Date of Degree
PhD (Doctor of Philosophy)
The substantial growth in the use of automated in-process sensing technologies creates great opportunities for manufacturers to detect abnormal manufacturing processes and identify the root causes quickly. It is critical to locate and distinguish two types of faults - process faults and sensor faults. The procedures to monitor and diagnose process and sensor mean shift faults are presented with the assumption that the manufacturing processes can be modeled by a linear fault-quality model.
A W control chart is developed to monitor the manufacturing process and quickly detect the occurrence of the sensor faults. Since the W chart is insensitive to process faults, when it is combined with U chart, both process faults and sensor faults can be detected and distinguished. A unit-free index referred to as the sensitivity ratio (SR) is defined to measure the sensitivity of the W chart. It shows that the sensitivity of the W chart is affected by the potential influence of the sensor measurement.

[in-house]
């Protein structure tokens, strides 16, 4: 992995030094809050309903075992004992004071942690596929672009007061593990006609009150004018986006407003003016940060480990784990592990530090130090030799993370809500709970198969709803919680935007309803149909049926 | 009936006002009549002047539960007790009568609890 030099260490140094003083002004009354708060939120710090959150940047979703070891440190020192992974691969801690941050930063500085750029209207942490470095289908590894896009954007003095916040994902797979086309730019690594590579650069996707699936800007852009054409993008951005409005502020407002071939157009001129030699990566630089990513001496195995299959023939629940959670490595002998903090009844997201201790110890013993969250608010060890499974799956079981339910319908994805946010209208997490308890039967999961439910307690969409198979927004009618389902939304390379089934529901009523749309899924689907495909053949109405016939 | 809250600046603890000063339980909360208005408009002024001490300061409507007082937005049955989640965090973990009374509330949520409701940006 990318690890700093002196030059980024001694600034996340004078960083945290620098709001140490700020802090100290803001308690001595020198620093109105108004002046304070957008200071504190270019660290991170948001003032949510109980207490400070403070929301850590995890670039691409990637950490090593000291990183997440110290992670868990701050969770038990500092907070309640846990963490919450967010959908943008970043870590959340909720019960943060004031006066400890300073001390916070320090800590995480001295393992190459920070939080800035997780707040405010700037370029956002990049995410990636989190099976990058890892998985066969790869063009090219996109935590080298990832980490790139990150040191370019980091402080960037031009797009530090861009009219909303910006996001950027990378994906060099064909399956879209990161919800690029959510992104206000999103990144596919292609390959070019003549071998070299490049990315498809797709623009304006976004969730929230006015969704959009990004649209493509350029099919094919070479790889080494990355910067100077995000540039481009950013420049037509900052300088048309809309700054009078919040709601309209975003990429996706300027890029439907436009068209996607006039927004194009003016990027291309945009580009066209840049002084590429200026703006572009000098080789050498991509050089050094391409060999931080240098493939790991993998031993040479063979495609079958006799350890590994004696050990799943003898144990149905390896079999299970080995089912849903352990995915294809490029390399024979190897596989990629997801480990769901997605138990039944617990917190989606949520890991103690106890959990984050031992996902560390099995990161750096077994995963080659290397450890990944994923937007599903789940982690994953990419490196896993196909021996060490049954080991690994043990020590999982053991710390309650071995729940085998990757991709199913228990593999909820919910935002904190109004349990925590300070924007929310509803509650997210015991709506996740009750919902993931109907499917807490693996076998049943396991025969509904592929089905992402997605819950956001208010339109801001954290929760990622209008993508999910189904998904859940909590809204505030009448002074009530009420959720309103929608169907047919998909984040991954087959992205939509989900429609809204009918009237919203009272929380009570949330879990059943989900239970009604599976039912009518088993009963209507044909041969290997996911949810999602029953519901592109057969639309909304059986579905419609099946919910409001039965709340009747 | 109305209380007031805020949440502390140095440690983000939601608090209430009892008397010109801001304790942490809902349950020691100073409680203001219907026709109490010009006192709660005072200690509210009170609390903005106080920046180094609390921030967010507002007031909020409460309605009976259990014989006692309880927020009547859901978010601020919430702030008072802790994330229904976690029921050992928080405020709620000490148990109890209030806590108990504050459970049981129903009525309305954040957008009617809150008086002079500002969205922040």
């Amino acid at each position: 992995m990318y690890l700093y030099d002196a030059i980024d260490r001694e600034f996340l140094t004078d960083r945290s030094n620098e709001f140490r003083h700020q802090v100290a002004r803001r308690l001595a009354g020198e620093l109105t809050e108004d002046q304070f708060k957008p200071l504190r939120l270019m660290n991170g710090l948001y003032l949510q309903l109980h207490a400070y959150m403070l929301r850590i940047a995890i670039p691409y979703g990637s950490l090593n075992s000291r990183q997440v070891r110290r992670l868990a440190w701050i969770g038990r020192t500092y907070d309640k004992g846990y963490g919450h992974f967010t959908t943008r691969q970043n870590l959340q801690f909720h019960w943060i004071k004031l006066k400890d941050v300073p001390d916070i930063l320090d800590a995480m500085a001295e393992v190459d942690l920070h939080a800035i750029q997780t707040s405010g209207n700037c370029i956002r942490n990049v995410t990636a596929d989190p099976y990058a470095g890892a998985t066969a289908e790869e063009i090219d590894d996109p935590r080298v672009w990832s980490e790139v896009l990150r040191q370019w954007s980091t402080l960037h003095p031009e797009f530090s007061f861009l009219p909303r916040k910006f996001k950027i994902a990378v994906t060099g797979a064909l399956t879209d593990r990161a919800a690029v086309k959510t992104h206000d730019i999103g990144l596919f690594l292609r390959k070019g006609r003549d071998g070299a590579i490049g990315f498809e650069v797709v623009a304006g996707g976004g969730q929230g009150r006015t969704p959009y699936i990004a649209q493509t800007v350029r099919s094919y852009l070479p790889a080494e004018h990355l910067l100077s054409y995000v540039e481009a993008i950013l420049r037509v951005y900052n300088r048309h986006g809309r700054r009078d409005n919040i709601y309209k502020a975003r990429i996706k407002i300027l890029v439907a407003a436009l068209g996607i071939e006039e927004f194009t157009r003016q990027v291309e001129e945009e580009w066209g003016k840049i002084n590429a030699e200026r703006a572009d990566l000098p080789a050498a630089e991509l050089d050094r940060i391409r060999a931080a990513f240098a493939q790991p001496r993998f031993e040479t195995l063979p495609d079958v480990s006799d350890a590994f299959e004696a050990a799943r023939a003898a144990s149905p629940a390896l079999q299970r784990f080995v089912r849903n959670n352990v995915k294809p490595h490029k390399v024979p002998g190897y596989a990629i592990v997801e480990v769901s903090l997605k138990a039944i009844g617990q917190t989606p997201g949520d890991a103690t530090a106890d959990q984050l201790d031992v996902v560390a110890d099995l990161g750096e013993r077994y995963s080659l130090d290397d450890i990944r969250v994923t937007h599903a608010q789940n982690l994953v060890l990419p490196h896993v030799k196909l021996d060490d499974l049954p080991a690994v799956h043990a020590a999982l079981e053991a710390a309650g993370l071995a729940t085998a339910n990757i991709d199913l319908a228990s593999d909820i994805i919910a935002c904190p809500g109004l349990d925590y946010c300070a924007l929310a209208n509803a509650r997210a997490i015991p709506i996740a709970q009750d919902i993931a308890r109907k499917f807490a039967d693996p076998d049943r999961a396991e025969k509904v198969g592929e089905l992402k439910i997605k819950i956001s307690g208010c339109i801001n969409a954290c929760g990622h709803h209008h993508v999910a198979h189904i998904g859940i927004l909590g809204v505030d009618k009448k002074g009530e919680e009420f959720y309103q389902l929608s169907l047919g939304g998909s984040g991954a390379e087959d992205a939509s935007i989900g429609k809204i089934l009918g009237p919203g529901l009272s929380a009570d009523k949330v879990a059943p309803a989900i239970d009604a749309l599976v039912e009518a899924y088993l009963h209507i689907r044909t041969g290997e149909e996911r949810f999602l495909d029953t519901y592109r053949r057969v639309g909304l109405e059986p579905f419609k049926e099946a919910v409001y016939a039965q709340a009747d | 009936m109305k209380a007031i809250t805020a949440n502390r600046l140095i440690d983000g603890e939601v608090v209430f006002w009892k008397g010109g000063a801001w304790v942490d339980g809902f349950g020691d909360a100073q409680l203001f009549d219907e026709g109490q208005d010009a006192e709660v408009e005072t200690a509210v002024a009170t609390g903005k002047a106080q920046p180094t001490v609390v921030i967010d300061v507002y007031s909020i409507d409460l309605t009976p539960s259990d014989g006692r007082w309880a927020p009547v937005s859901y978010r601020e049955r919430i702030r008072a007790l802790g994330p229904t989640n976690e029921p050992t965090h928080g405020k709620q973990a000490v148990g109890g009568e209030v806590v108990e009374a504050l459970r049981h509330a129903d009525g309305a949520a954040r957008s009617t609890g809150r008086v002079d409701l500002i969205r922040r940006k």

A Bayesian variable selection based fault diagnosis approach is presented to locate the root causes of the abnormal processes. A Minimal Coupled Pattern (MCP) and its degree are defined to denote the coupled structure of a system. When less than half of the faults within an MCP occur, which is defined as sparse faults, the proposed fault diagnosis procedure can identify the correct root causes with high probability. Guidelines are provided for the hyperparameters selection in the Bayesian hierarchical model. An alternative CML method for hyperparameters selection is also discussed. With the large number of potential process faults and sensor faults, an MCMC method, e.g. Metropolis-Hastings algorithm can be applied to approximate the posterior probabilities of candidate models.
The monitor and diagnosis procedures are demonstrated and evaluate through an autobody assembly example.
Copyright 2008 Shan Li
Li, Shan. "Monitoring and diagnosis of process faults and sensor faults in manufacturing processes." dissertation, University of Iowa, 2008.